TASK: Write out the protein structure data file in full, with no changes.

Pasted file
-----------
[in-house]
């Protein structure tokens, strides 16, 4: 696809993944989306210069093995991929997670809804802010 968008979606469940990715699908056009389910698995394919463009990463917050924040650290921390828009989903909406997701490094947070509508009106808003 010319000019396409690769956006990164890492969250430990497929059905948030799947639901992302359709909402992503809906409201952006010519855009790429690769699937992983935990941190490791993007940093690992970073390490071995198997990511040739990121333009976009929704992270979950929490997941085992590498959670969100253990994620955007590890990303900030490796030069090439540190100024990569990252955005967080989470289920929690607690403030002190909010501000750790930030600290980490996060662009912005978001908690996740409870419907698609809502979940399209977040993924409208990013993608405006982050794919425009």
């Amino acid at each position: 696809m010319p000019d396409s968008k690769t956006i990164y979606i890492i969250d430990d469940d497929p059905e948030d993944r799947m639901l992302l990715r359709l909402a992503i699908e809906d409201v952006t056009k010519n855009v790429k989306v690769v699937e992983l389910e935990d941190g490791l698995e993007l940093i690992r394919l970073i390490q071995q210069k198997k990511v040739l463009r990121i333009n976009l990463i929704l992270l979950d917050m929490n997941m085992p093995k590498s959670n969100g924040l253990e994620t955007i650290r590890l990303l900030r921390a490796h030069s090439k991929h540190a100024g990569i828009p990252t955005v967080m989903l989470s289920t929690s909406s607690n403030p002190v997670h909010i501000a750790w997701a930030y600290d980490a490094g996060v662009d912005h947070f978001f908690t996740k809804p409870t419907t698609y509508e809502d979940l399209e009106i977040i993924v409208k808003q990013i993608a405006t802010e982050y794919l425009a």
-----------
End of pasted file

[in-house]
């Protein structure tokens, strides 16, 4: 696809993944989306210069093995991929997670809804802010 968008979606469940990715699908056009389910698995394919463009990463917050924040650290921390828009989903909406997701490094947070509508009106808003 010319000019396409690769956006990164890492969250430990497929059905948030799947639901992302359709909402992503809906409201952006010519855009790429690769699937992983935990941190490791993007940093690992970073390490071995198997990511040739990121333009976009929704992270979950929490997941085992590498959670969100253990994620955007590890990303900030490796030069090439540190100024990569990252955005967080989470289920929690607690403030002190909010501000750790930030600290980490996060662009912005978001908690996740409870419907698609809502979940399209977040993924409208990013993608405006982050794919425009």
């Amino acid at each position: 696809m010319p000019d396409s968008k690769t956006i990164y979606i890492i969250d430990d469940d497929p059905e948030d993944r799947m639901l992302l990715r359709l909402a992503i699908e809906d409201v952006t056009k010519n855009v790429k989306v690769v699937e992983l389910e935990d941190g490791l698995e993007l940093i690992r394919l970073i390490q071995q210069k198997k990511v040739l463009r990121i333009n976009l990463i929704l992270l979950d917050m929490n997941m085992p093995k590498s959670n969100g924040l253990e994620t955007i650290r590890l990303l900030r921390a490796h030069s090439k991929h540190a100024g990569i828009p990252t955005v967080m989903l989470s289920t929690s909406s607690n403030p002190v997670h909010i501000a750790w997701a930030y600290d980490a490094g996060v662009d912005h947070f978001f908690t996740k809804p409870t419907t698609y509508e809502d979940l399209e009106i977040i993924v409208k808003q990013i993608a405006t802010e982050y794919l425009a």